Offering the best of both worlds, a Volkswagen Kombi bus from the 1970s has been converted to run on electric power.

Volkswagen commissioned electric vehicle conversion specialist EV West to transform the 1972 Volkswagen Type 2 Bus.

The electric powertrain from the 2017 e-Golf has been used as the basis for the conversion.

With a 35.8 kWh battery system from the e-Golf gives the e-Bus an approximate range of 200km.

The powertrain replaces the stock air-cooled 45kW flat four-cylinder engine.

The independent rear suspension of the Type 2 Bay Window makes a perfect mate to the transverse driveline which is contained in a single unit that houses the 100kW synchronous AC permanent magnet electric motor, one-speed transmission and charging system.

Most of the other exterior and interior features of the e-Bus remain mostly unchanged.

The battery units are contained inside custom engineered, reinforced and fireproof enclosures located under the front seats and in the former location of the fuel tank.

The long-throw shifter remains but now actuates park, reverse, neutral, drive, and the regenerative braking modes (PRNDB) that are all familiar aspects of the e-Golf.

To further maintain its authentic feel, the e-Bus has been fitted with a classically styled multi-function digital EV gauge in the dashboard.

This gauge allows the operator to cycle through multiple views and monitor vehicle outputs.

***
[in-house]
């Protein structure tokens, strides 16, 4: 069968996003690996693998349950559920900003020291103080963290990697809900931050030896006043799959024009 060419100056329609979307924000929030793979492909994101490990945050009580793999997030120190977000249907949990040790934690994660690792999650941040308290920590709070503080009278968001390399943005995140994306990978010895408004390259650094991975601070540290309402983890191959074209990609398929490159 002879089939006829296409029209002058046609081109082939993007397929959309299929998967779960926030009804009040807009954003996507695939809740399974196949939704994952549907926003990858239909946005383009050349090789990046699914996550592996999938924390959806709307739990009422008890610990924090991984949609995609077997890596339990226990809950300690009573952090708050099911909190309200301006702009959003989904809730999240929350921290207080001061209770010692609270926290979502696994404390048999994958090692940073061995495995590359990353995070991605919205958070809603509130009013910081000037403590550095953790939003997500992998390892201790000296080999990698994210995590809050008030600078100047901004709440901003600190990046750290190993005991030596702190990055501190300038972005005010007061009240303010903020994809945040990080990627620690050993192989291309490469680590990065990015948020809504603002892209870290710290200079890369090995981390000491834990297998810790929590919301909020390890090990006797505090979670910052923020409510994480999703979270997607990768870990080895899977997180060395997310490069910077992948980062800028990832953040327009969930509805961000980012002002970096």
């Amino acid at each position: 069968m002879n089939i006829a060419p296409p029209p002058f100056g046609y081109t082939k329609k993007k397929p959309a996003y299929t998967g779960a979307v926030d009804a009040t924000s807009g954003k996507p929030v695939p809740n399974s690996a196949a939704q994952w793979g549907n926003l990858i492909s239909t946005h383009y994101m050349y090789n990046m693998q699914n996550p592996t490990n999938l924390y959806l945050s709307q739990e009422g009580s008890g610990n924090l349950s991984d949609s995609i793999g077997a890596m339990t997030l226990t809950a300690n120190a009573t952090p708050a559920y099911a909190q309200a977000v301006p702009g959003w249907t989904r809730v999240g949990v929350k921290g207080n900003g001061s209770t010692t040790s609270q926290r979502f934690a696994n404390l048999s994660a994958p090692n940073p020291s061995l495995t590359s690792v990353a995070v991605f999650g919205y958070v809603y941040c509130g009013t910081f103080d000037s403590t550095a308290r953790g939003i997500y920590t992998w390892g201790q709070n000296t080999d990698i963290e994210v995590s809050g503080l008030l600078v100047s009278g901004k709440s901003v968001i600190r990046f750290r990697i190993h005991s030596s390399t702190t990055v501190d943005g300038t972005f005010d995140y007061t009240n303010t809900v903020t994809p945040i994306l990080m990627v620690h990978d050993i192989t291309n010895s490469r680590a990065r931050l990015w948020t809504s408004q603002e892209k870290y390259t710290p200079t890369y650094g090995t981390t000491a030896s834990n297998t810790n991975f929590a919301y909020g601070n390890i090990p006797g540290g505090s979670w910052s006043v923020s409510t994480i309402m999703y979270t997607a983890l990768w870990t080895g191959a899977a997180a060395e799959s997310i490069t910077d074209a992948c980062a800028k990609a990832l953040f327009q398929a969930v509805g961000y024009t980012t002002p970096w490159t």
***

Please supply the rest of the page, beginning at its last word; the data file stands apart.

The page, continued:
“Their passion for classic-car culture and commitment to renewable energy made EV West the ideal choice for this project,” VW’s Mathew Renna said.

“We thought, who better to see if the e-Golf powertrain would be the perfect fit for our older vehicles. It’s great to see that the spirit of hot rodding is going to live on into the electric age.”

Founder and CEO of EV West, Michael Bream said the company was very excited to be a part of the project.

“Merging a historic model from an iconic brand with the technology of today, is just one of many ways that we can step closer to a more sustainable future while continuing to enjoy our rich automotive heritage,” he said.

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Riley

Chris Riley has been a journalist for almost 40 years. He has spent half of his career as a writer, editor and production editor in newspapers, the rest of the time driving and writing about cars both in print and online. His love affair with cars began as a teenager with the purchase of an old VW Beetle, followed by another Beetle and a string of other cars on which he has wasted too much time and money. A self-confessed geek, he’s not afraid to ask the hard questions - at the risk of sounding silly.
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